Mid-2022 is probably the worst time to buy a home. Median home prices hit an all-time high of $440,000 in July, and mortgage rates are at 5.5%, almost double what they were last year.
While buying a home now may seem a terrible idea, there are ways to bag yourself a good deal. So, these are some tactics you can employ to ensure your purchase doesn’t become a financial nightmare.
Before looking for a home, you must understand the market to know what’s within your budget. Sure, most home prices have skyrocketed over the past few months, but there are some places where it’s coming down.
For instance, according to Redfin, Salt Lake City, Boise, and Denver all witnessed at least 50% cuts in asking prices. Seven more cities, including Tampa and Sacramento, saw asking prices slashed by more than 44%.
So yes, you can still bag yourself a deal in the current environment, as long as you are willing to do the legwork and compromise on the places you wish to live in.
It helps to build your credit history if you’re a first-time homebuyer. A poor credit score makes qualifying for a mortgage loan challenging or attracts high premium rates because financial institutions will view you as a risk.
If you have little or no credit history, you may need to take steps to build up your score. Here are some tips for doing so:
Making a sizable down payment toward buying your home is vital. The down payment is typically between 3% and 20% of the home’s purchase price.
You want to make a large down payment because it will lower your monthly mortgage payments, saving money in the long run. Additionally, making a large down payment means avoiding paying private mortgage insurance (PMI).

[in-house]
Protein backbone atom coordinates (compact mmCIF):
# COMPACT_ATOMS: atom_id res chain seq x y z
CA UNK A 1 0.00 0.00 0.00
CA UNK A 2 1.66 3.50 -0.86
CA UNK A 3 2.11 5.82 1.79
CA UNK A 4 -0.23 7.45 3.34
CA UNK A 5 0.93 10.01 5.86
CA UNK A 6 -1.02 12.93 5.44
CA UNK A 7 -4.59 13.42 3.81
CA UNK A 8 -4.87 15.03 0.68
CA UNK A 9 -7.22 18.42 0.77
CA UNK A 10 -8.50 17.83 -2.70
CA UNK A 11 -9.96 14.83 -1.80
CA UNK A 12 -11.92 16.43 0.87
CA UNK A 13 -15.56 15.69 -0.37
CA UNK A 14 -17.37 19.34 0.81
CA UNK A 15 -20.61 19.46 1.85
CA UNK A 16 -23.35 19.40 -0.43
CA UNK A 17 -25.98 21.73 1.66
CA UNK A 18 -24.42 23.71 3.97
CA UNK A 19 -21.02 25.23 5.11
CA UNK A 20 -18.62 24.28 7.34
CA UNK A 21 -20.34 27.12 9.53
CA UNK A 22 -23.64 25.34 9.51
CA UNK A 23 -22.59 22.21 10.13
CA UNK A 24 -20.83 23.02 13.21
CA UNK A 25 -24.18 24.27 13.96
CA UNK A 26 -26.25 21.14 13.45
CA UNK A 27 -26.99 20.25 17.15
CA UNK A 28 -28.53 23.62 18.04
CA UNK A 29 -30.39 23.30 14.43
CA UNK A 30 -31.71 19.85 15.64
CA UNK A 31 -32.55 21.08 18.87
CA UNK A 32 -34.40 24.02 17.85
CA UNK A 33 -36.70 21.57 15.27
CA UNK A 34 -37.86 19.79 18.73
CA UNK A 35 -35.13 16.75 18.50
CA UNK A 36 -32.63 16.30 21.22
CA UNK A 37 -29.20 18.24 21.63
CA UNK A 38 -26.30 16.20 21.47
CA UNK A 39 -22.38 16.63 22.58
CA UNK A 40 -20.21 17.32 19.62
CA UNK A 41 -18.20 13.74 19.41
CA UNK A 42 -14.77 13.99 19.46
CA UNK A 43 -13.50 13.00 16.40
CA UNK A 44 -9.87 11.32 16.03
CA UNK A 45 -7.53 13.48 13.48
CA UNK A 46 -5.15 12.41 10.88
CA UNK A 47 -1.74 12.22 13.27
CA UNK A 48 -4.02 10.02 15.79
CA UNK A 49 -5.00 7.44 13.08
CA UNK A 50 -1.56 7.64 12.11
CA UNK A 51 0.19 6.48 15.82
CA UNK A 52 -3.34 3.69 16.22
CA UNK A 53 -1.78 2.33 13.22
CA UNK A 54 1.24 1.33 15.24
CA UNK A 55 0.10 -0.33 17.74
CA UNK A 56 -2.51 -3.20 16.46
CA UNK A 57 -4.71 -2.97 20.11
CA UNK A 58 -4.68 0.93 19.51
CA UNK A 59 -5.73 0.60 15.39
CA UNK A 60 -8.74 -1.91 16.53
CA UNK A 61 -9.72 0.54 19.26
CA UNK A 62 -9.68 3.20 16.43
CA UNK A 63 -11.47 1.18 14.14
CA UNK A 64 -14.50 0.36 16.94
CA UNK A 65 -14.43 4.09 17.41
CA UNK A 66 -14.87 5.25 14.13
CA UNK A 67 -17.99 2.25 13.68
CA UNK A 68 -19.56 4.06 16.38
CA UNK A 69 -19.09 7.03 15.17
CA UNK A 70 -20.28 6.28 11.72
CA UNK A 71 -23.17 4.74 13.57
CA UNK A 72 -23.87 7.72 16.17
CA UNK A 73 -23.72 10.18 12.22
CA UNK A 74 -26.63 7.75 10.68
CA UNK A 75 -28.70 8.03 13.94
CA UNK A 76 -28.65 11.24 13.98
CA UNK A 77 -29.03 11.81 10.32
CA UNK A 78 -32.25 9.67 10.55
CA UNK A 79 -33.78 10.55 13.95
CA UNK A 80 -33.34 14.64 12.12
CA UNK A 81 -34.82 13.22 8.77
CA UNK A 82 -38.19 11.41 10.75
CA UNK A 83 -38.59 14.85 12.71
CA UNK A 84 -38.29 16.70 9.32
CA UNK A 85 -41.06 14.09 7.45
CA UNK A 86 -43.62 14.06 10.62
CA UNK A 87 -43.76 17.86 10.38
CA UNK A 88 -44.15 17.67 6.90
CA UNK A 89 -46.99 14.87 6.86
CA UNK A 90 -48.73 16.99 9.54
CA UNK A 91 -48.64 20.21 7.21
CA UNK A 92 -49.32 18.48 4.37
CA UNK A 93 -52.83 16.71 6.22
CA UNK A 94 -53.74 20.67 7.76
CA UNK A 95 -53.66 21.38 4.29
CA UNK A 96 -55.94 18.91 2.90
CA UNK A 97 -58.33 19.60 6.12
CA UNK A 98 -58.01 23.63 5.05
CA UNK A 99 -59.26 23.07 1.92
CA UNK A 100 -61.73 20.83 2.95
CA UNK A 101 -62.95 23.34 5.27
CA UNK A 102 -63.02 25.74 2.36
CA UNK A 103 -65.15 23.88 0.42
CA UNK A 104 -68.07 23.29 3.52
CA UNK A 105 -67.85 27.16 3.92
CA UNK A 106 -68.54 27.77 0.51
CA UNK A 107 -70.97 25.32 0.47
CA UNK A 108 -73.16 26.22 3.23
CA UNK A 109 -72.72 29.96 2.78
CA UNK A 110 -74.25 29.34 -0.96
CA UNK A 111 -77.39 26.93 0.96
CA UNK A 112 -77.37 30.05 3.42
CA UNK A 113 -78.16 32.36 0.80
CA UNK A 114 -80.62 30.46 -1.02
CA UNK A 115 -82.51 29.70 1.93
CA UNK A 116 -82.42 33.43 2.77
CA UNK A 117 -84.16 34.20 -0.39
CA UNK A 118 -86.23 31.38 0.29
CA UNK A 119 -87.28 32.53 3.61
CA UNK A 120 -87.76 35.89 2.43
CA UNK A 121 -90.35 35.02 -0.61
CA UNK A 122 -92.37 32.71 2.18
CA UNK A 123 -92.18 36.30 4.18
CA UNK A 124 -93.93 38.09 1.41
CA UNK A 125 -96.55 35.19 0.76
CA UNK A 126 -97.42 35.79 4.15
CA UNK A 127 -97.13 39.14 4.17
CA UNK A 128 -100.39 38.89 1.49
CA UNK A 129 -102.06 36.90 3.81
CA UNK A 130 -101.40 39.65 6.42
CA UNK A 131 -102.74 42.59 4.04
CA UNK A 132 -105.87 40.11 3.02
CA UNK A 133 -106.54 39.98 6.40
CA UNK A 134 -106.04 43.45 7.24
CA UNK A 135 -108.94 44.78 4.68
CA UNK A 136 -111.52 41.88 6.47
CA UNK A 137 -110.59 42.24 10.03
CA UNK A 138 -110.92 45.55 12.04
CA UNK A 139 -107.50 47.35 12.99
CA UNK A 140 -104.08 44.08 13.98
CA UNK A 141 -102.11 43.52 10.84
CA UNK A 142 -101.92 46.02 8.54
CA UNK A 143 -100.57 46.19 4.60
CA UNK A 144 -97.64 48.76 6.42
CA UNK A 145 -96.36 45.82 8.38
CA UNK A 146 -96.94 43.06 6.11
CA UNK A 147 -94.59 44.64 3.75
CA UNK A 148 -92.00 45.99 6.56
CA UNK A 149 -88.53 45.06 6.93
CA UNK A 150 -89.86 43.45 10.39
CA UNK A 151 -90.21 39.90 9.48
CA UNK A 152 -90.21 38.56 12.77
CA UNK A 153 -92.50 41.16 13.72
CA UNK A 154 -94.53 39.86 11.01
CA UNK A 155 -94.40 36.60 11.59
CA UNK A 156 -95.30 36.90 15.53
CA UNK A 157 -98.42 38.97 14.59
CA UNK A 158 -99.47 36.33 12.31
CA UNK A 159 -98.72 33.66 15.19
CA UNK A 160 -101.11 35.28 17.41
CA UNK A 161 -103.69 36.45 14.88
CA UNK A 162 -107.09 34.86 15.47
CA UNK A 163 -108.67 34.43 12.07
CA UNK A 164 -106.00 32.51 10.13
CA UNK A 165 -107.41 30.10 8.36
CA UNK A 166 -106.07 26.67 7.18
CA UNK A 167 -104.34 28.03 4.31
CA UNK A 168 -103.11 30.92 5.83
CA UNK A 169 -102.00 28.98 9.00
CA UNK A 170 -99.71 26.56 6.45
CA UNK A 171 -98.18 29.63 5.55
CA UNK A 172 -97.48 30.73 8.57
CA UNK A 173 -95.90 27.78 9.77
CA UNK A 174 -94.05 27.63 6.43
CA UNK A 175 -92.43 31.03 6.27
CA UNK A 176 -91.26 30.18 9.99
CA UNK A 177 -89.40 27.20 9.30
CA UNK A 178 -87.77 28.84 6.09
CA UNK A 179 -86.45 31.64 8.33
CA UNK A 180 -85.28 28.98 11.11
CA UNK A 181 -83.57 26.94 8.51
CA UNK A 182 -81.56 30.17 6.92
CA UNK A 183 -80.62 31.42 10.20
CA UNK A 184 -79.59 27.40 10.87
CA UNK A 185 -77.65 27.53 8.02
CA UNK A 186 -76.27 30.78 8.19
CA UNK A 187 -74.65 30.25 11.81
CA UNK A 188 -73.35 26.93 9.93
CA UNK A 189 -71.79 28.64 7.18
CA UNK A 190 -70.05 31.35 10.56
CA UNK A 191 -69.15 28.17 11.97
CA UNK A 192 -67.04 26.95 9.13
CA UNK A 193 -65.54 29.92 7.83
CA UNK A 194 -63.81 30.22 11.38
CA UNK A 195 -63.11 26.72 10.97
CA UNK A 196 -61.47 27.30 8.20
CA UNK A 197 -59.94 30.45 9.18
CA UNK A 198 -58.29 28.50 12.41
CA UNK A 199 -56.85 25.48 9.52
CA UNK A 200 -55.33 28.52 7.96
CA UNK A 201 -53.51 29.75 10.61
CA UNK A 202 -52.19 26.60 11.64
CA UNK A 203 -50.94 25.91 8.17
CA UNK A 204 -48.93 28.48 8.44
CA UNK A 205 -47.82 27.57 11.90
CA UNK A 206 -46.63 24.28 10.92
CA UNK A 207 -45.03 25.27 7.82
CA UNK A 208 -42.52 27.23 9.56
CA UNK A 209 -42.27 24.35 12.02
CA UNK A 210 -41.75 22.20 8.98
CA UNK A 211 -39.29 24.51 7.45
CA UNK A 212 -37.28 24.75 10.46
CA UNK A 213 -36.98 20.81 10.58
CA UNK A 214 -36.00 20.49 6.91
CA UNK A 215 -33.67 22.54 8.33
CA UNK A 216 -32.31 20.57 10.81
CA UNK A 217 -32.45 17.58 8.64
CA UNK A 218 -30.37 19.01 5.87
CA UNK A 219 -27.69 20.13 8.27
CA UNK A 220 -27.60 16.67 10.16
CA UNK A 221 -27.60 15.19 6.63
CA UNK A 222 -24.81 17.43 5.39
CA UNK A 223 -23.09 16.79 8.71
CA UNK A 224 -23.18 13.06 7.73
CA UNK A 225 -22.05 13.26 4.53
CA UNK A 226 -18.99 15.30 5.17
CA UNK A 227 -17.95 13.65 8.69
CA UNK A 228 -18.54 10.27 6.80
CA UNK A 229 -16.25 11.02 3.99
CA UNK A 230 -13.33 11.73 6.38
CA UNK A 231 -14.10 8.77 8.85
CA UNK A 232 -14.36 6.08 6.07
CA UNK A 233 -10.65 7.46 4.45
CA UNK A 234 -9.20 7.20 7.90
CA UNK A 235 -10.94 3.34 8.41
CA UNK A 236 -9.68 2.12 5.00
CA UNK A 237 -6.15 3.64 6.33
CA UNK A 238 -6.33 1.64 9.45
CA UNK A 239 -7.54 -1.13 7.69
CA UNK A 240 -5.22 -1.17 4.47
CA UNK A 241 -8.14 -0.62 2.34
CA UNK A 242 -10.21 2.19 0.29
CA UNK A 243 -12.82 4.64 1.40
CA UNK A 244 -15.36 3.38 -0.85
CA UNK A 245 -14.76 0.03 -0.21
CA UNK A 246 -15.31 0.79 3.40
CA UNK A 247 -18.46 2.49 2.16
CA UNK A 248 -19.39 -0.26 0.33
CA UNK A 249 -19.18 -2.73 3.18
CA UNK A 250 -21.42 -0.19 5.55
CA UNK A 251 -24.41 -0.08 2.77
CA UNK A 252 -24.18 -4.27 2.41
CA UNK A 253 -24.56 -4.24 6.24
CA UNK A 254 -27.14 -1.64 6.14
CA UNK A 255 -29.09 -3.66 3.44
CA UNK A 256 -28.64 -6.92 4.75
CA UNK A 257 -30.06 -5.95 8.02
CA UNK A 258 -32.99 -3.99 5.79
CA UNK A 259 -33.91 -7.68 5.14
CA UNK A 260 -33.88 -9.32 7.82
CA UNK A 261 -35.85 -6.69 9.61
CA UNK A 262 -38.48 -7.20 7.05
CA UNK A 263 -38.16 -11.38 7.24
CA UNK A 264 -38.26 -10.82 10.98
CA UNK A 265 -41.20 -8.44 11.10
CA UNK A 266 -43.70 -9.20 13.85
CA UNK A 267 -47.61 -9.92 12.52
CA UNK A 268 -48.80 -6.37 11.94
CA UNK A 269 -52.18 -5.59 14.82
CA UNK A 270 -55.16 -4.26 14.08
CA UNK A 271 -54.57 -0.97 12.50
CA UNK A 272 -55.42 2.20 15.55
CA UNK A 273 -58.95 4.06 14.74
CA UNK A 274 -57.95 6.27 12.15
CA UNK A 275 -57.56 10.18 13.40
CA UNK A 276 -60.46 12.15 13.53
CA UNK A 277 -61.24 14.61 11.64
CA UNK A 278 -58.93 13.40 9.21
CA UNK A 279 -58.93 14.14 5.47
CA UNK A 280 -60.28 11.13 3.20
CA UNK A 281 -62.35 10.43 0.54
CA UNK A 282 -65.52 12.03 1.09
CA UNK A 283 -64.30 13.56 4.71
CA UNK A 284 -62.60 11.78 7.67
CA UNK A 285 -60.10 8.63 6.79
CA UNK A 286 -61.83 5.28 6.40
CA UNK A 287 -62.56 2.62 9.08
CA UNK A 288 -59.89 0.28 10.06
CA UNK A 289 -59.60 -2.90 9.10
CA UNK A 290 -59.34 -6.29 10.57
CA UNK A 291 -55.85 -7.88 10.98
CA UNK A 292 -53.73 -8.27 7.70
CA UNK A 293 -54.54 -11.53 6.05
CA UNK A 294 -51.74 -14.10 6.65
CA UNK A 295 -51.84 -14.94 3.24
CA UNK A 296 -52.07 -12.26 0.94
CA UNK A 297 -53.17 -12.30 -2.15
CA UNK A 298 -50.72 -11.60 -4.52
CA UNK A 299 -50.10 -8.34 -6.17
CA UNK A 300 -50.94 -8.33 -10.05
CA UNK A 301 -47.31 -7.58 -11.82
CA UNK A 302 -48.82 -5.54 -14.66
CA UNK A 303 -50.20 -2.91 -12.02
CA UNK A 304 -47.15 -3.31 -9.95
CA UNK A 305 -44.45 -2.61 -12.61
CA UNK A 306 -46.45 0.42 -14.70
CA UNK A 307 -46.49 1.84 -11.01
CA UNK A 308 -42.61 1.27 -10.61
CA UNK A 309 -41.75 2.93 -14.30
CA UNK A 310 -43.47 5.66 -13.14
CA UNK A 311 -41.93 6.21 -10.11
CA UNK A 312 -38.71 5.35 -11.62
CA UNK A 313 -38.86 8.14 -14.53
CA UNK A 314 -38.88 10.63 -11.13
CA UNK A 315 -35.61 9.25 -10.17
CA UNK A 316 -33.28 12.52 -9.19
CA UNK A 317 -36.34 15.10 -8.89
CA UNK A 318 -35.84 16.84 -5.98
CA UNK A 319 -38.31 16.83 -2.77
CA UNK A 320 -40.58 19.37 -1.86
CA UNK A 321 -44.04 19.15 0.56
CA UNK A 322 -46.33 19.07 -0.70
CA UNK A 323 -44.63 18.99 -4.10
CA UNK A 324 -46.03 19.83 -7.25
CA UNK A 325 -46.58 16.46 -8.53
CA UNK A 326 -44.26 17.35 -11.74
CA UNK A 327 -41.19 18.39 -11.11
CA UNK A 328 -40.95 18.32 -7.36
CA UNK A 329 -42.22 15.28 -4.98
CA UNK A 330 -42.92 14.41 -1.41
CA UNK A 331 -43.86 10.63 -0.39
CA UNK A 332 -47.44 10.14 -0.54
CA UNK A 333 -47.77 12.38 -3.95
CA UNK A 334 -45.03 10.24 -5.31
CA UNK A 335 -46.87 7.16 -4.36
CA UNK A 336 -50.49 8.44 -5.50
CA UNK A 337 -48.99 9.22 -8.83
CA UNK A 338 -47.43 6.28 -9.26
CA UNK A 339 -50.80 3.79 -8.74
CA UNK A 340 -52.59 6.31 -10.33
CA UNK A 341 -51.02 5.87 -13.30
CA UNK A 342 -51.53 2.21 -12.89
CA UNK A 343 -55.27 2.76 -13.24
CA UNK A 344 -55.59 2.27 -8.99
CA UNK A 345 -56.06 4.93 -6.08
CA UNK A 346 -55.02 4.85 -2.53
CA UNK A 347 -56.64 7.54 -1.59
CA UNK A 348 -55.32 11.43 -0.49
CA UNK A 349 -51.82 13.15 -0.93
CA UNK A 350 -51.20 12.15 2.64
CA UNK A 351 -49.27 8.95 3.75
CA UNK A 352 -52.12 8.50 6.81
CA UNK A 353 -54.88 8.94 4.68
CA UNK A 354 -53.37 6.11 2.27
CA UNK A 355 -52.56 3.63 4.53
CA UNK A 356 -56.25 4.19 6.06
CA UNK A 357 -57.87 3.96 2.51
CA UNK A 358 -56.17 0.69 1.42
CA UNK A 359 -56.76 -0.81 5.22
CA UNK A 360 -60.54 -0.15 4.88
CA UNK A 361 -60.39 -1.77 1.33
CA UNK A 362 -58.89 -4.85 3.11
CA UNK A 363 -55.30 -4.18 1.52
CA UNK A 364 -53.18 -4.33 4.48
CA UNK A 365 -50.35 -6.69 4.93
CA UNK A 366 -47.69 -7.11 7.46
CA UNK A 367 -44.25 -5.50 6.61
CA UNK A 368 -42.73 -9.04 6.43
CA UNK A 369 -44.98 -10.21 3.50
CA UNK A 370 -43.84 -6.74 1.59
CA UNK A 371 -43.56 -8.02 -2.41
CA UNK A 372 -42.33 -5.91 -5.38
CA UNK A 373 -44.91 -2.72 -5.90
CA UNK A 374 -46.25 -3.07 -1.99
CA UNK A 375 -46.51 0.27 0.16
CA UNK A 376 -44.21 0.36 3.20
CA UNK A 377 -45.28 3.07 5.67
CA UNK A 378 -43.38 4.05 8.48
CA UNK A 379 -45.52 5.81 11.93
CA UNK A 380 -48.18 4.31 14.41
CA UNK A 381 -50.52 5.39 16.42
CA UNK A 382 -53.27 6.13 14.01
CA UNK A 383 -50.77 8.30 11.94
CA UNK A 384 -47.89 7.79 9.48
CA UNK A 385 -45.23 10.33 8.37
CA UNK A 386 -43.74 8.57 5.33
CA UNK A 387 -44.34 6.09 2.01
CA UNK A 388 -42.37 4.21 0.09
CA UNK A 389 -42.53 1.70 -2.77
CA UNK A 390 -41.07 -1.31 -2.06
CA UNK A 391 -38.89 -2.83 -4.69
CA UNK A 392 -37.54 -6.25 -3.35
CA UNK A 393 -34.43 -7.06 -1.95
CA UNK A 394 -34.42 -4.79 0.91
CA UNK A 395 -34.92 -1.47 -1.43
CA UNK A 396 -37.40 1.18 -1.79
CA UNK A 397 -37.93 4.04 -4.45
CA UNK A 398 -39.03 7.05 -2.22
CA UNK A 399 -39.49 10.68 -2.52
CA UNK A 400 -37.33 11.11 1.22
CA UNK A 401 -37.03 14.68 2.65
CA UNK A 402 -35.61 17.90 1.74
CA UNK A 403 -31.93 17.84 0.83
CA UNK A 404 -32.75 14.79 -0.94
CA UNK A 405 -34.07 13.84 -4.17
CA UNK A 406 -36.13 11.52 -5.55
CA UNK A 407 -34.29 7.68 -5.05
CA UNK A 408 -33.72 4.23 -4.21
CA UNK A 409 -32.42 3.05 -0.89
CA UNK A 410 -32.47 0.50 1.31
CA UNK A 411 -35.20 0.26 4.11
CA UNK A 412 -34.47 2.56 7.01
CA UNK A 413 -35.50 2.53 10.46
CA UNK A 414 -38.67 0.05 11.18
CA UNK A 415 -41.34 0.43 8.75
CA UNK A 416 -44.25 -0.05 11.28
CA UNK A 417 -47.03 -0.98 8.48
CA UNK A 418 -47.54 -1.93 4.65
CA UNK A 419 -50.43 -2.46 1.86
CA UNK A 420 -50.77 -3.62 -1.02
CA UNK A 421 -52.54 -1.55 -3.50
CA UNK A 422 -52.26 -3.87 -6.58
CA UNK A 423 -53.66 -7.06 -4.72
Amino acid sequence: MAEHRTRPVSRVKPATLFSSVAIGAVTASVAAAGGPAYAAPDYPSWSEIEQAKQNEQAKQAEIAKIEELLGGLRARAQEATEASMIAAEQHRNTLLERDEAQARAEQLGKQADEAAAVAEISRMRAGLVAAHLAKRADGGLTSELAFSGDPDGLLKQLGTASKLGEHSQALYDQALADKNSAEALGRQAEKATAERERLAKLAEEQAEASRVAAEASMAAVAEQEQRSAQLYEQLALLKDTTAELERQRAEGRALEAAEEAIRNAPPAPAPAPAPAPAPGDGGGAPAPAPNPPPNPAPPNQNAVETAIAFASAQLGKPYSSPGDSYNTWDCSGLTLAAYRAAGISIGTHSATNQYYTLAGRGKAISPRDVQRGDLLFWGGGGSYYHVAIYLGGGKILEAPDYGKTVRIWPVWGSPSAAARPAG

PMI is an additional fee that many lenders require as part of their mortgage loan package. It protects them if you default on your loan—but it can add hundreds or even thousands of dollars to your monthly mortgage payment.
You can avoid PMI by paying more than 20% of the home’s purchase price as a down payment. Alternatively, you can avoid a down payment by getting a piggyback or 80-10-10 loan, which covers 10% of the deposit while you deposit the other 10% from your savings.
When you’re a first-time homebuyer, getting pre-approved for a mortgage is one of the most important steps to ensure you find the right home.
Getting pre-approved means that a lender has reviewed your finances and determined that you can afford a home at a certain price range. Your agent will know how much house you can afford, so they don’t waste time showing you homes that are beyond your means.
First-time homebuyers have several financial assistance programs that will soften the sting of the hefty payments needed to purchase a home.
A first-time homebuyer’s grant refers to financial assistance you may receive to purchase your first home. It typically covers a percentage of the down payment and closing costs. Since it’s a grant, you may not have to repay the amount. Examples include:
On the other hand, first-time home buyer programs usually come from federal, local, or state governments and take the form of tax credits, forgivable mortgages and closing costs, and down payment assistance.